Favorite son of the humanities: My point was mainly that we shouldn't be so reductionist as to say that ideas are prime movers. They are formed in specific contexts. You said Princip was, essentially, a product of historical forces, or, to put it another way, his environment. I'm saying we should recognize that philosophers are too. I'm also not persuaded that common people are incapable of creating ideas. Social historians have written reams about concepts such as "moral economies" that have been at least as consequential in Western society as canonical "great ideas."
While I picked philsophers and religious thinkers in my response, the idea that it is "ludicrous" that common people can affect history is pretty much at odds with the past 40 years of historiography. People's actions may be shaped by larger forces, but post 33 seems to think that human agency plays little role in history. Further, in his zeal to discredit another perfectly legitimate argument, favorite son of the humanities also ignores a major contradiction in his own. If Gavrilo Princip can be dismissed as merely a product of larger historical forces, then so can Socrates. But ultimately, it does not diminish the genius of Socrates, Locke, Marx, or Mill to point out the obvious fact that their thought was influenced by underlying social factors. The ideologies that politics is "based on" were not formed in a vacuum.
So many great names mentioned in previous posts. I'm thinking Osama bin Laden. Not that he deserves kudos for his life and work, but if the criteria is that it in some way changed the world, I think one could make the argument that his leadership, organizational skills, resource management, and hate-mongering achieved a notorious end that was an international and political game-changer to say the least.
Sigmund Freud and Charles Darwin cannot be left off the list of top influential people who wrought change. With his analysis of dreams as a method to crack the human psyche, Freud was much ahead of his time. Also, his contention that repressed carnal desires in the psyche are responsible for much of the adults' actions was a monumental inroad in clinical psychology. His psychoanalytical theory of the Id, Ego, and Superego is one of the most influential theories of modern times.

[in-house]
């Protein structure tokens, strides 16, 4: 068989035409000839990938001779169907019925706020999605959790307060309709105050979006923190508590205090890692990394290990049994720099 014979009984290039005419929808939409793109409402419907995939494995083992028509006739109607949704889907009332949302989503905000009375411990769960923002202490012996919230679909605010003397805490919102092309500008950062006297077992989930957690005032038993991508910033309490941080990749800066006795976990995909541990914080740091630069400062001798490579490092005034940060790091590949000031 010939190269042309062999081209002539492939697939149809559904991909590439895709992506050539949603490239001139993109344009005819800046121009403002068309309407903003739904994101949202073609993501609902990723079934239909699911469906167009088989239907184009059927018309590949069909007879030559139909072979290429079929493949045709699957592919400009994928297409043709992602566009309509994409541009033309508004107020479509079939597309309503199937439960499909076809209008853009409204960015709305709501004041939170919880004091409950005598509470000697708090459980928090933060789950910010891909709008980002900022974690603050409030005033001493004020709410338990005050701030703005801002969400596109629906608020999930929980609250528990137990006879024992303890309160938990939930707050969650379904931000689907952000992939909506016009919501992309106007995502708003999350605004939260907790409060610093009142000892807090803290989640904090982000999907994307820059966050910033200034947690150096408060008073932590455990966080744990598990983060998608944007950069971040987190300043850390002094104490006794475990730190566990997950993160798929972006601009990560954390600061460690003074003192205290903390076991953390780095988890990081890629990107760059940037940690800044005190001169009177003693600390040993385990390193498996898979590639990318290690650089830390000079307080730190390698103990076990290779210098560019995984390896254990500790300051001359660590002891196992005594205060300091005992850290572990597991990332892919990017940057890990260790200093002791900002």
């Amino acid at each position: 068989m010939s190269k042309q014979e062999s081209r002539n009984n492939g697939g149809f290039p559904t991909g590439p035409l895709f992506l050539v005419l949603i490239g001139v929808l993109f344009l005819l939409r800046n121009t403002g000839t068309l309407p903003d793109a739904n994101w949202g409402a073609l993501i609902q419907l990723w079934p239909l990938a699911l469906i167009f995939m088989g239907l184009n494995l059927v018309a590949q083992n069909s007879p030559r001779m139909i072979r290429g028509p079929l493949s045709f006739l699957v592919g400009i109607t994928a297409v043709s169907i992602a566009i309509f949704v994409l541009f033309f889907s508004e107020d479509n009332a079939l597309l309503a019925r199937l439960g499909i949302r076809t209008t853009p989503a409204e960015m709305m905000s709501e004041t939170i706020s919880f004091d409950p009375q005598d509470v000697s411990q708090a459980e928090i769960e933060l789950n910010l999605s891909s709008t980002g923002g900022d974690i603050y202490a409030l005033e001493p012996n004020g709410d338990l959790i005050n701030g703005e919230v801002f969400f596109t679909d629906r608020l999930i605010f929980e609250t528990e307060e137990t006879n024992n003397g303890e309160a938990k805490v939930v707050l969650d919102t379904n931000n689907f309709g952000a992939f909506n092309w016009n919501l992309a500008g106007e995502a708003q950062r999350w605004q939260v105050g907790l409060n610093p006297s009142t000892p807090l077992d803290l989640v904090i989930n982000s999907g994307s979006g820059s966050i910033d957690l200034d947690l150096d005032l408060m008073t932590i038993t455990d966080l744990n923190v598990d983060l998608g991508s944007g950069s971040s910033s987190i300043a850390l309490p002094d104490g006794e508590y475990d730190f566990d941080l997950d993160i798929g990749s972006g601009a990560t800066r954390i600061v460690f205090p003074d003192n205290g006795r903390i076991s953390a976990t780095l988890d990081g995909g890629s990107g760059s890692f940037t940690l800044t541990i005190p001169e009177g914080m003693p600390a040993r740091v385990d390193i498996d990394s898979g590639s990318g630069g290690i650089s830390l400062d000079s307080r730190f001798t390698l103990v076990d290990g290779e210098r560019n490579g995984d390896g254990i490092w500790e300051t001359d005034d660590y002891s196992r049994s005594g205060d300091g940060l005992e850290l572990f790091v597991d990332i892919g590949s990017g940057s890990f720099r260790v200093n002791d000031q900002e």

Another extremely influential theory is modern times is that of Charles Darwin, whose theory of evolution and its basic mechanism, Natural selection, has greatly changed people's thinking about many issues in human behavior.
I agree with everything posted so far. But we should also look at people who changed the world for the worse. The two most obvious candidates for this are Hitler and Stalin, perpetrators of two of the worst mass killing sprees ever. They changed the way we think about the world we live in.
The above list is a great place to start. Those thinkers certainly changed the world intellectually, politically, and socially. We might also look to some scientists, engineers and inventors who have changed the world in more practical ways.
Thomas Edison helped change the world with electricity and the light bulb. Alexander Graham Bell helped with the telephone. Even Bill Gates helped to shape the world we live in with his work on personal computers.
I'll throw a few in in no particular order. Most of these stimulated religious, intellectual, or cultural change: